Our Rig

When we first started tossing around the tiny home idea, we looked into costs. We quickly realized that we could not afford to build a home from scratch and that it was much too costly to buy one. Then we found a few blogs and article about people who had renovated school busses to be tiny homes. This appealed to us, but also seemed like a lot of work. Our goal is to be out of our current house by April 20th, so we also wanted a project that wouldn't take quite as long.

I began browsing Craigslist for 5th wheels or RVs that we could use as the base for your tiny home. Again, I felt discouraged. Anything big enough was way out of price range or totally falling apart. 

Late one night I was up with Abram and decided to do a quick CL browse before heading to bed. I found this 1989 40 foot Safari. It was out of price range (listed for $8,500) but the post said OBO. I knew I could talk them down.

The rig was at a dealership 45 minutes away, I called the moment the opened the next day to ask a few questions about it. The man who I spoke with was very kind, and a little too honest. He said the RV was awful inside. I asked "Awful because it's outdated and old? Or moldy and disgusting?" He hesitated. "The latter". I decided we'd like to see it anyway and asked my parents to come along to take a look too since I knew they'd have some good advice about it.

We got to the lot and wandered among the $200,000, 2016 fancy pants RVs while we waiting for the salesman to get to us. "We'd like to see the 1989 Safari!" we said, excitedly. "Oh. That ones on the other lot". The one that's miles from the road, where no one can see, where RVs go to die. We followed him over there and there, hidden behind a few older 5th wheels, was our home.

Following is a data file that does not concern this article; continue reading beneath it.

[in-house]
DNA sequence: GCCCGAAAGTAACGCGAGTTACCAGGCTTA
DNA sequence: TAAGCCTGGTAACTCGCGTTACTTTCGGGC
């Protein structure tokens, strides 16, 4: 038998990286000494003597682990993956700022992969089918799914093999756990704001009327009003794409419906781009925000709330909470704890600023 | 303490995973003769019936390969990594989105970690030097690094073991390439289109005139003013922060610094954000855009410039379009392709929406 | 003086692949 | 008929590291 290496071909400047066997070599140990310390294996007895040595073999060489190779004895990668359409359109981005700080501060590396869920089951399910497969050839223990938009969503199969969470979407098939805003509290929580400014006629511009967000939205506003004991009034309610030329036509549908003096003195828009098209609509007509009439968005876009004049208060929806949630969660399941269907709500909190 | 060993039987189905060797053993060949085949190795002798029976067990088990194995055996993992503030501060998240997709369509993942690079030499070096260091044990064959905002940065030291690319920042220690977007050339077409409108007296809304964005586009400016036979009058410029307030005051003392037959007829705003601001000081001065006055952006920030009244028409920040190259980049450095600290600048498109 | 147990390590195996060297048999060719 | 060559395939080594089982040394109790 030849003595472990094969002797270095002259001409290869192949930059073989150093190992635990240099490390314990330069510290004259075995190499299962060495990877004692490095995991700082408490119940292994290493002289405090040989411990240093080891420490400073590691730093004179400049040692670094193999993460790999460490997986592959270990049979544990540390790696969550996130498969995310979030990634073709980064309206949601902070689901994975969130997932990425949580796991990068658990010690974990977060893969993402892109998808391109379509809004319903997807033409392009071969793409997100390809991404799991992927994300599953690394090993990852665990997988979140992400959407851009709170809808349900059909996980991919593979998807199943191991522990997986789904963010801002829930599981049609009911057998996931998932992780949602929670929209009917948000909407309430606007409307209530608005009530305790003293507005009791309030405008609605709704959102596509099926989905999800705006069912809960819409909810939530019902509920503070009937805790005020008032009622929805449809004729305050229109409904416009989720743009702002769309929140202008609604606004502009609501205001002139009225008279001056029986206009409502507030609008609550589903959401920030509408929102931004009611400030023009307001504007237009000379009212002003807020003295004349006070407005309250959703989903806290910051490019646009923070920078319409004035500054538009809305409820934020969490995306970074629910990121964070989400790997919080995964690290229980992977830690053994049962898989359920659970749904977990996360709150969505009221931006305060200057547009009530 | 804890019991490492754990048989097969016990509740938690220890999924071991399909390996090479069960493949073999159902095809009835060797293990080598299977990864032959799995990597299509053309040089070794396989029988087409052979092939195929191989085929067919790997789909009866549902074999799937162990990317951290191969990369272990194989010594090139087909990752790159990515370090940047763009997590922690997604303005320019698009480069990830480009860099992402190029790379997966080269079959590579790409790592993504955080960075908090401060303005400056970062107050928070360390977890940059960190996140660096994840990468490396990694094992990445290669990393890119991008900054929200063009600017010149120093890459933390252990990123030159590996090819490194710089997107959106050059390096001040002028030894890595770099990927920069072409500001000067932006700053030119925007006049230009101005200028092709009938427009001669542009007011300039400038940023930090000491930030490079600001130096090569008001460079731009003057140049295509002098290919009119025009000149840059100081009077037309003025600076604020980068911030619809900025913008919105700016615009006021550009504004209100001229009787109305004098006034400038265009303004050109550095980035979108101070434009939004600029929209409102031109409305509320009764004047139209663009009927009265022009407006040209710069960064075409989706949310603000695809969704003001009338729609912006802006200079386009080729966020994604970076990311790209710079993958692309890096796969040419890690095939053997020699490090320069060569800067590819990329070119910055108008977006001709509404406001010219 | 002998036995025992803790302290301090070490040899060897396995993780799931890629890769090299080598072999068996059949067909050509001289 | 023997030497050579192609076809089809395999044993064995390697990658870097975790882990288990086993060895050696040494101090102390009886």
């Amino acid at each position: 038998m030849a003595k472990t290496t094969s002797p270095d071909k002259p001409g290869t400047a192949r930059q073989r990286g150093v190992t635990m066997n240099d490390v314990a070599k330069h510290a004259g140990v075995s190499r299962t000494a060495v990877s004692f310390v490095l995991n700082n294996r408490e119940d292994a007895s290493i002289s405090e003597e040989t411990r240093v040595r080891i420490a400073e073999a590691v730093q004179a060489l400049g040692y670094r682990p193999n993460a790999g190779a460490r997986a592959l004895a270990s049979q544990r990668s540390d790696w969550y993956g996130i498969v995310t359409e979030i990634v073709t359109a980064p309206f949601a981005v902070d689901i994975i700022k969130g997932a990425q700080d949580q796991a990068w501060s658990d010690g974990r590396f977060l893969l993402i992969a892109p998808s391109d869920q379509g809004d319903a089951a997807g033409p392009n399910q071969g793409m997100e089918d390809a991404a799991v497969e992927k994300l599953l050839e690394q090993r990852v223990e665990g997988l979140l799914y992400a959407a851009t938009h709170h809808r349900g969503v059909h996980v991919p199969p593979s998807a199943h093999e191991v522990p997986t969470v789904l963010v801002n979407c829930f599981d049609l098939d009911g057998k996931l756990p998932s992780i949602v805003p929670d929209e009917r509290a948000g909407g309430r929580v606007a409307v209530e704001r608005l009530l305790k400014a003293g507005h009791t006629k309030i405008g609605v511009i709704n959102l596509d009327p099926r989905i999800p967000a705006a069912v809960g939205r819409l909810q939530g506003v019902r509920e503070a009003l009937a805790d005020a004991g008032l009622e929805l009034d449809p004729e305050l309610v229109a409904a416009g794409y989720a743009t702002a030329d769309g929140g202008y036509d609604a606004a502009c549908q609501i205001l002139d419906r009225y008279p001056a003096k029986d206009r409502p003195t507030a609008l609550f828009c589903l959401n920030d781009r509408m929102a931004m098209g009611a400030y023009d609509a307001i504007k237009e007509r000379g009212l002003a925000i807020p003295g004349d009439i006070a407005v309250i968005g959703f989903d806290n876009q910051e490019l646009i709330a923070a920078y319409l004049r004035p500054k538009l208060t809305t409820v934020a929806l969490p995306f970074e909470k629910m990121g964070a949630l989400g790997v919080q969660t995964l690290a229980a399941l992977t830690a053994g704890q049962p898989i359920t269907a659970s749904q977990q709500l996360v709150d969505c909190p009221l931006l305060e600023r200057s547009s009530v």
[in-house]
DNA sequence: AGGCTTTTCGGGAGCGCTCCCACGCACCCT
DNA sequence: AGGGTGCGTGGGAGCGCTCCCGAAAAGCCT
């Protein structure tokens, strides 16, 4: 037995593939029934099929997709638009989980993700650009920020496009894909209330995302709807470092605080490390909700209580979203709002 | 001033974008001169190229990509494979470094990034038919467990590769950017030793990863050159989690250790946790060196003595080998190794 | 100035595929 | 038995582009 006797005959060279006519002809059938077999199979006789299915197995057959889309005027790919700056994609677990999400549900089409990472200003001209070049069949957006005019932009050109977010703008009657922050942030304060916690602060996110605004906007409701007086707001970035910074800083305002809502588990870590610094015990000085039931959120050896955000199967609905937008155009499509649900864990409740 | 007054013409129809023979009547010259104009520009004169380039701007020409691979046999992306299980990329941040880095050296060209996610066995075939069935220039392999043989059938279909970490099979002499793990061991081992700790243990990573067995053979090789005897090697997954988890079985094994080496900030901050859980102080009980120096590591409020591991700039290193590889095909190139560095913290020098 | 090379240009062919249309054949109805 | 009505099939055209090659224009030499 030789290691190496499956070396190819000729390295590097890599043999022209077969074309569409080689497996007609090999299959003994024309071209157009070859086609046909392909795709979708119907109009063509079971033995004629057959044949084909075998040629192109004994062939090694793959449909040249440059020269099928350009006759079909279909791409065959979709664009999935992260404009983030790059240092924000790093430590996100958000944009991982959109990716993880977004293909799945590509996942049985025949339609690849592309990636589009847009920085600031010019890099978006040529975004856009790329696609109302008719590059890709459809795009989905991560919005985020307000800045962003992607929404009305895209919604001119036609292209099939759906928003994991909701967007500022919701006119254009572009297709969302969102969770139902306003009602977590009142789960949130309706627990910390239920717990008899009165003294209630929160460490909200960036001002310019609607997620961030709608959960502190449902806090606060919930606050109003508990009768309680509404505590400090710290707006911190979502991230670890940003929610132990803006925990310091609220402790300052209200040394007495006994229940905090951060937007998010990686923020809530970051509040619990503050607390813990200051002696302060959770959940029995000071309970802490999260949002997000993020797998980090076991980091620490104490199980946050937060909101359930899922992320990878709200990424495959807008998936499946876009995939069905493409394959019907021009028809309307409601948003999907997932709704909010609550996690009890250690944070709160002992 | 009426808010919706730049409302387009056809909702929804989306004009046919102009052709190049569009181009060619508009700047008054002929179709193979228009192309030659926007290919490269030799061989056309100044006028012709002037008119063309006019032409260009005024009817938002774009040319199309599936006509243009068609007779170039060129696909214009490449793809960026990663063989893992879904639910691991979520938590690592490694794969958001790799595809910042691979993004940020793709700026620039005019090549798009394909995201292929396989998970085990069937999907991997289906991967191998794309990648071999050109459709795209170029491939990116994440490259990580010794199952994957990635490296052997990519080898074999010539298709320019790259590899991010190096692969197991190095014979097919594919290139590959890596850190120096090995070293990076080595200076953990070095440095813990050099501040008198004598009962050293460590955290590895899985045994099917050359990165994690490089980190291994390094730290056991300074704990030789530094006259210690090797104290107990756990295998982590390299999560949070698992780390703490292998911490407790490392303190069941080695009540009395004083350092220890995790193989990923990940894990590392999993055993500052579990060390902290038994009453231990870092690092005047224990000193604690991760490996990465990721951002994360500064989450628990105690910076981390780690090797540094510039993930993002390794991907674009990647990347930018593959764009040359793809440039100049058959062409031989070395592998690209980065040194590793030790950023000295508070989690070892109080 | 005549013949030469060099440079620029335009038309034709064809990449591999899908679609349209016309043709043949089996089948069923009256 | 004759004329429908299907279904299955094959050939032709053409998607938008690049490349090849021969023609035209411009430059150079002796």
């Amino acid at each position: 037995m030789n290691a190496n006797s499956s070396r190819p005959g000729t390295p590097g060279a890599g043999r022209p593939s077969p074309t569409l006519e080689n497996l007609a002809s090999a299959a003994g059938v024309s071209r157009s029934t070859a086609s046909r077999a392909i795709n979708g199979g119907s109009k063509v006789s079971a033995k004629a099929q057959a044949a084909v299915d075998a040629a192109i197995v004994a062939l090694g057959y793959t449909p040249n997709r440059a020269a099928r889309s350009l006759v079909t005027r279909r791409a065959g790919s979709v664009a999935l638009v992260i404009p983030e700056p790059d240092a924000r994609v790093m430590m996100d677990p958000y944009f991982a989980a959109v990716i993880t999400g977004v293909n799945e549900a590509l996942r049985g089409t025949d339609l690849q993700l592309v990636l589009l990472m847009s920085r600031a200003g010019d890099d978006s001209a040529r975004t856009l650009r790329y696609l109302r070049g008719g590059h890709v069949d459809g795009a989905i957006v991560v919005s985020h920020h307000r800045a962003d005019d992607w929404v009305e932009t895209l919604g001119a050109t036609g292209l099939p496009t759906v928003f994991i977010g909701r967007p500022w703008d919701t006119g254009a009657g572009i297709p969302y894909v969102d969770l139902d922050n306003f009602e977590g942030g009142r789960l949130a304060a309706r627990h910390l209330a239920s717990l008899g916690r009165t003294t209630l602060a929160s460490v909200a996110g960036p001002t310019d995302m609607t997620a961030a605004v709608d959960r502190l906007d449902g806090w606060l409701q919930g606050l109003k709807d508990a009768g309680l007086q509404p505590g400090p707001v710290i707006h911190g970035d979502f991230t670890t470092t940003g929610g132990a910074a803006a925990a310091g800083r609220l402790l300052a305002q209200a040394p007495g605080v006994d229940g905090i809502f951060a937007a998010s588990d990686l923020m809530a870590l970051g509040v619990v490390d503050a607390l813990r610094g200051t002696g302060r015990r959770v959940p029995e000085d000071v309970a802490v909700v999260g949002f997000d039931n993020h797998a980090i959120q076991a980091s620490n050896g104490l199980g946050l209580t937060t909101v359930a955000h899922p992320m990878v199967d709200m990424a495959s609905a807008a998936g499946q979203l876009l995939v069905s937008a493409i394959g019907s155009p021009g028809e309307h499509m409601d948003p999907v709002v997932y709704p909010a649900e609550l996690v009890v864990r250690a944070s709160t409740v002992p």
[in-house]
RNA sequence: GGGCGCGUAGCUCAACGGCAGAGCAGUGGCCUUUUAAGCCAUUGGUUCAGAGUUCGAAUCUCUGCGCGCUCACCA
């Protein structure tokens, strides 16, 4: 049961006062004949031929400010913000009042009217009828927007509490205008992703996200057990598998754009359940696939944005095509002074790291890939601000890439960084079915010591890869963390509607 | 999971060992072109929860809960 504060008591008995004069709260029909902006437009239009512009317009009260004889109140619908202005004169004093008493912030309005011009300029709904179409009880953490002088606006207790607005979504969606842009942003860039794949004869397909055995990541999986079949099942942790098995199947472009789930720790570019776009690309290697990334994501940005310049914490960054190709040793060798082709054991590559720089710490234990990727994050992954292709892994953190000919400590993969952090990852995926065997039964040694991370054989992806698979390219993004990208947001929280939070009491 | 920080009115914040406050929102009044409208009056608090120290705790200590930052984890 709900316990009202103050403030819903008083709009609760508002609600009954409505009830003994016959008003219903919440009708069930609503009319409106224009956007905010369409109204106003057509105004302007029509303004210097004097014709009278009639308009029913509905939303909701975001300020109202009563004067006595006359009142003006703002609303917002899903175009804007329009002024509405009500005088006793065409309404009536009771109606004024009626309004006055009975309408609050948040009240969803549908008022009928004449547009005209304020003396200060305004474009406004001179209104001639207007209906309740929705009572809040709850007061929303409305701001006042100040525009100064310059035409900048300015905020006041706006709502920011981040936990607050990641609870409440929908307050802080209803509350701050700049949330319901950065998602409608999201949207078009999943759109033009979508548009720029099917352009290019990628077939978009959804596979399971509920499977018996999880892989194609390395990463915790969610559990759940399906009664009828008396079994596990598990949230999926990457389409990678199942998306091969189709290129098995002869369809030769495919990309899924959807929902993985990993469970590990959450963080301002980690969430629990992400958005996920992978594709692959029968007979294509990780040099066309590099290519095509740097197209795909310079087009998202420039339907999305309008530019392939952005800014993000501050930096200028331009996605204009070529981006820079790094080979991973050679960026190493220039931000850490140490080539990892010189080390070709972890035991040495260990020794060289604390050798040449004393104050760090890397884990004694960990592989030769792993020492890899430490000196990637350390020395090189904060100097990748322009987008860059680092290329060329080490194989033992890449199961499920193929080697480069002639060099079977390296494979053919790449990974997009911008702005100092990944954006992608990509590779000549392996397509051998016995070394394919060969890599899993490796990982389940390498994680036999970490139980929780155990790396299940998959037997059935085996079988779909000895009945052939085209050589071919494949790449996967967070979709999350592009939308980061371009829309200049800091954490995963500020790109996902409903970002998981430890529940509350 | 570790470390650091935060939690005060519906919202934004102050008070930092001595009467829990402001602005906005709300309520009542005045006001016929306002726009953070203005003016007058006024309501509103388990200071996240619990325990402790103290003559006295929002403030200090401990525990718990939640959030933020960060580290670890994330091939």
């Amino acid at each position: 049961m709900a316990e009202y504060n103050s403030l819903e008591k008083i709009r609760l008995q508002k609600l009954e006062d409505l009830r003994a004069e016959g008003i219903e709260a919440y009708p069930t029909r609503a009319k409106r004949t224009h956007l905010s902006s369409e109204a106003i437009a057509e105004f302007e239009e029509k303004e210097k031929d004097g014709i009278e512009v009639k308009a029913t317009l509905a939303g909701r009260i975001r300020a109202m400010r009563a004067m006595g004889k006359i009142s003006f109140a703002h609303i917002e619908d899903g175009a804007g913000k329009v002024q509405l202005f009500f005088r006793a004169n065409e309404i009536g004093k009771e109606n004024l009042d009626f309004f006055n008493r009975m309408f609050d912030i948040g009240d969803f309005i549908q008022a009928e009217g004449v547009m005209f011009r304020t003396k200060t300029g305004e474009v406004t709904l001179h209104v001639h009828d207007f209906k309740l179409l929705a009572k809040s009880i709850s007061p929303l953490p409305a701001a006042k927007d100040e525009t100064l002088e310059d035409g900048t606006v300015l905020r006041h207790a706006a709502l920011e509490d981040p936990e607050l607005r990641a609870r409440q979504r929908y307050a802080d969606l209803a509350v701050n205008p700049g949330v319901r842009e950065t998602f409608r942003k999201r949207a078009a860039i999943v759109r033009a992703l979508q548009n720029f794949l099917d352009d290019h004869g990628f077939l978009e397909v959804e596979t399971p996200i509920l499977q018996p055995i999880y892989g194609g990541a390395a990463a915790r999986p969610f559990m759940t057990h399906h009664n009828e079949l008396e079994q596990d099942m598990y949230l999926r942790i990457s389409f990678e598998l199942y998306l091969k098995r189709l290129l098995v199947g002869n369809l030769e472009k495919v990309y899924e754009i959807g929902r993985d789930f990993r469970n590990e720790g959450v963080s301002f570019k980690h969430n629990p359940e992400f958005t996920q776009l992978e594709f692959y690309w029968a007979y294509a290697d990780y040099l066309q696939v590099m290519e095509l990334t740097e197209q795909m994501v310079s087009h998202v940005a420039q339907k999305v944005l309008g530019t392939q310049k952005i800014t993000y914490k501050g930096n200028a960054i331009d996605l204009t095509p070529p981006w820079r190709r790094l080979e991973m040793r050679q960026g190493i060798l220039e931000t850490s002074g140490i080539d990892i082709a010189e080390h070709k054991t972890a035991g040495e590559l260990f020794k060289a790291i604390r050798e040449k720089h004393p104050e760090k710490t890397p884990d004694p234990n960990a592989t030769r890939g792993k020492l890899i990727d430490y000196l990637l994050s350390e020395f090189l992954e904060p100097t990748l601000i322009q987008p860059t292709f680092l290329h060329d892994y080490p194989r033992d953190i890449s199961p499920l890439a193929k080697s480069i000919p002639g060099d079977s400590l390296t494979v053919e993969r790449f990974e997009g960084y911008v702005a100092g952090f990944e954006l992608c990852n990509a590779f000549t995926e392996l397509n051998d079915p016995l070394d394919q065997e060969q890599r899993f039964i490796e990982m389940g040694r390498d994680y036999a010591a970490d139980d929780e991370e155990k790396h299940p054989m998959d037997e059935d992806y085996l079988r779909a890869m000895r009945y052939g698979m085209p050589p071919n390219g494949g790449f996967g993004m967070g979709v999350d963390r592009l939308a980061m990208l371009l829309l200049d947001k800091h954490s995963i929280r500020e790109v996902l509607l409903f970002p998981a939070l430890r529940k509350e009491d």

I could see the potential immediately. Yes, it smelled like mildew. Yes, there was water actively leaking onto the couch, mold in the fridge, kitchen cabinet doors broken off, chipped flooring, dust on everything and it refused to start. BUT, we loved it! Again, the salesman tried to discourage us, he really felt like it needed too much work and worried that we wouldn't be happy with it. 

We felt otherwise and made an offer for less than half of their asking price that evening,

The next day, we waited on pins and needles to hear back about our offer. We planned and dreamed and imagined what we could do with it. Finally they responded at 6pm - our offer was accepted! We headed straight there the next morning to give it one final look over and sign the papers. 

Now we just had to figure out how to get it home. 

The guys at the dealership were able to start it and drive it around the lot, but the lights, wipers and gauges didn't work. They offered to fix it there, but we were hesitant to spend money on repairs when we felt we could do them cheaper ourselves and really we only needed to drive it home. Austin was willing to drive it, but dreaded it. We decided to ask our brother in law, Aaron to drive it. He was more confident driving large vehicles and was happy to help. 

So Austin and Aaron set out a few days later to bring our new home to my parents' house, where we'll renovate it. Aaron drove the RV and Austin drove behind.  

I sat at home and bit my fingernails, hoping and praying they'd make the 45 minute drive without and issues! 


Thankfully, Aaron knew I'd be anxious and kindly sent me updates along the way. I breathed a huge sigh of relief when I knew they were safe and sound. The RV drove like a dream, the guys in the shop recommended we scrap the RV and sell the engine and transmission for more than we bought the whole thing for....